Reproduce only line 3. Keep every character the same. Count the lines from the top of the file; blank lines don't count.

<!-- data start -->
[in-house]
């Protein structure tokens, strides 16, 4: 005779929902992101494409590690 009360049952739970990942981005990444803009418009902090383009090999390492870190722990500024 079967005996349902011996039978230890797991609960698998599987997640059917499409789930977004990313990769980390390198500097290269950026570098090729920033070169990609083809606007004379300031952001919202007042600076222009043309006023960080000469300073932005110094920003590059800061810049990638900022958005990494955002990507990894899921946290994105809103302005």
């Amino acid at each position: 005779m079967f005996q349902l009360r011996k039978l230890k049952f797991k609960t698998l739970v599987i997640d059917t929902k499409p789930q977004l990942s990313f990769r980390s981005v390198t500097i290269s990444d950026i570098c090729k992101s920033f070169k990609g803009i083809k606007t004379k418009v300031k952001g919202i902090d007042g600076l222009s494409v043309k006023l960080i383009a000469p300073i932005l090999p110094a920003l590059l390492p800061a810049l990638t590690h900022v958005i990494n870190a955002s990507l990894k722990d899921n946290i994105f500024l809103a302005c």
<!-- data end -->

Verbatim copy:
């Amino acid at each position: 005779m079967f005996q349902l009360r011996k039978l230890k049952f797991k609960t698998l739970v599987i997640d059917t929902k499409p789930q977004l990942s990313f990769r980390s981005v390198t500097i290269s990444d950026i570098c090729k992101s920033f070169k990609g803009i083809k606007t004379k418009v300031k952001g919202i902090d007042g600076l222009s494409v043309k006023l960080i383009a000469p300073i932005l090999p110094a920003l590059l390492p800061a810049l990638t590690h900022v958005i990494n870190a955002s990507l990894k722990d899921n946290i994105f500024l809103a302005c």